Being a student landlord can be a very attractive proposition especially in an area with a high student population which has the potential for high demand and good rental yields.
There are thousands of student landlords around the UK and whether you’re one of the experienced or you’re just starting out, we have a brand new guide that will highlight the most important aspects of successfully letting to students.
Around this time of year can be a good time for you to carry out maintenance on your property as the majority of students are enjoying their summer break. Our previous blog highlights some top maintenance tips for you to carry out from checking the heating (even in the middle of summer), clearing gutters and checking for pest control to keep away any unwanted visitors.
Whether you’re welcoming back previous tenants or introducing new ones to their new surroundings there’s still a few things you need to remember before they move in and start enjoying their new home:
1-Choose the right agreement– Will you offer a single or joint tenancy? There will be different liabilities and responsibilities for your tenants depending on the type of agreement you choose.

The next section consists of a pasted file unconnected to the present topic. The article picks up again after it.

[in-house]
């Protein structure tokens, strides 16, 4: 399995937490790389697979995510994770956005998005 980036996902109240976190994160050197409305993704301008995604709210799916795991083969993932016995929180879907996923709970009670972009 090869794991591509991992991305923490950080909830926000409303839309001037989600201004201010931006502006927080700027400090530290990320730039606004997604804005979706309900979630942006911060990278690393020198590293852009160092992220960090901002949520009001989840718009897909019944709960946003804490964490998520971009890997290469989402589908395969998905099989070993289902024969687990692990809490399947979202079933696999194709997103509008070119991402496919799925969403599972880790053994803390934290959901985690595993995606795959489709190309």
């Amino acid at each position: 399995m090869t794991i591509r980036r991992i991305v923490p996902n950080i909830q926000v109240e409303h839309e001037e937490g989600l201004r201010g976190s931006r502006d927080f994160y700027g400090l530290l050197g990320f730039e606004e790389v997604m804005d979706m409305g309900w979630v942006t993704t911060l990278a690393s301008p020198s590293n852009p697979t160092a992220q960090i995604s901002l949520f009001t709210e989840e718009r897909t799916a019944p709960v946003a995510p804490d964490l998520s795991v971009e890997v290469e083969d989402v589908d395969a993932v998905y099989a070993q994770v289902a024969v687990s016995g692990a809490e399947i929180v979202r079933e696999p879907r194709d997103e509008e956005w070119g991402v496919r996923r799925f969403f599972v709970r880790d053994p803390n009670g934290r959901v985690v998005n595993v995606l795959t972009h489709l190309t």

2-Check-in your tenants- Make sure that you conduct a thorough and robust check-in report preferably with one or all of your tenants present.
3-Smoking– It’s now an offence to smoke in the shared areas of rented property. Highlight this to your tenants by face and in writing in your tenancy agreement
4-Noisy neighbours– It could be a stigma but your tenants could enjoy a party and possibly at their house. A nuisance clause in the tenancy agreement could settle any dangers of a problem further down the line.
5-Fully furnish the property– Usually students would want a property fully furnished and it’s important for you to furnish your property accordingly with strong and durable furnishings. Remember to expect fair, wear and tear though.
6-Deposit deductions– Make sure you make your tenants aware in the tenancy agreement that any required cleaning or damage in communal areas (depending on what sort of agreement you have) gets sorted before they move out, or deductions will be taken from their deposit.
More information on these tips are available from our new student guide which can be downloaded from our website. There is also a brand new video on our YouTube channel featuring my|deposits Legal Services Manager Tim Frome who runs through best practice advice on being a student landlord.